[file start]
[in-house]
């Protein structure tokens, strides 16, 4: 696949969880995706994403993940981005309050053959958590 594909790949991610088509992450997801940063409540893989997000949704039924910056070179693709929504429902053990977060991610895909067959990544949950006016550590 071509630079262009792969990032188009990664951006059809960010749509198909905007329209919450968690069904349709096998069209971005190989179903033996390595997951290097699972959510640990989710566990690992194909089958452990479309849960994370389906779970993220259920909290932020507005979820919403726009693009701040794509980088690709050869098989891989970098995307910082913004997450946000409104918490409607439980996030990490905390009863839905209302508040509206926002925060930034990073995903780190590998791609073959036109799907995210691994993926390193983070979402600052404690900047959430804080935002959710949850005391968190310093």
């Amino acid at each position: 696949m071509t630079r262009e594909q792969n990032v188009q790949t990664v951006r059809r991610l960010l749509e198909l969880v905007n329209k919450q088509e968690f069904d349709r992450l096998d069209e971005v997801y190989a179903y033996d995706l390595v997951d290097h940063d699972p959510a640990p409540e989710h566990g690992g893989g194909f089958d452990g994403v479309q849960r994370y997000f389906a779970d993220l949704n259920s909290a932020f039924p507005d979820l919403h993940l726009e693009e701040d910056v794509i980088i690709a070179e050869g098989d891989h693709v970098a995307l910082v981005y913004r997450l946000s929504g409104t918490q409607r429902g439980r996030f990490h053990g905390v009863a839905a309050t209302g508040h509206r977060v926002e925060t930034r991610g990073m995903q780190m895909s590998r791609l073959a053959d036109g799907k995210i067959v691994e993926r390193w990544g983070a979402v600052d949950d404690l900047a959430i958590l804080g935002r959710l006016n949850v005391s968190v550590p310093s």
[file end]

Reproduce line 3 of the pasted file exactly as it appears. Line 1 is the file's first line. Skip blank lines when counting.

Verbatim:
């Amino acid at each position: 696949m071509t630079r262009e594909q792969n990032v188009q790949t990664v951006r059809r991610l960010l749509e198909l969880v905007n329209k919450q088509e968690f069904d349709r992450l096998d069209e971005v997801y190989a179903y033996d995706l390595v997951d290097h940063d699972p959510a640990p409540e989710h566990g690992g893989g194909f089958d452990g994403v479309q849960r994370y997000f389906a779970d993220l949704n259920s909290a932020f039924p507005d979820l919403h993940l726009e693009e701040d910056v794509i980088i690709a070179e050869g098989d891989h693709v970098a995307l910082v981005y913004r997450l946000s929504g409104t918490q409607r429902g439980r996030f990490h053990g905390v009863a839905a309050t209302g508040h509206r977060v926002e925060t930034r991610g990073m995903q780190m895909s590998r791609l073959a053959d036109g799907k995210i067959v691994e993926r390193w990544g983070a979402v600052d949950d404690l900047a959430i958590l804080g935002r959710l006016n949850v005391s968190v550590p310093s």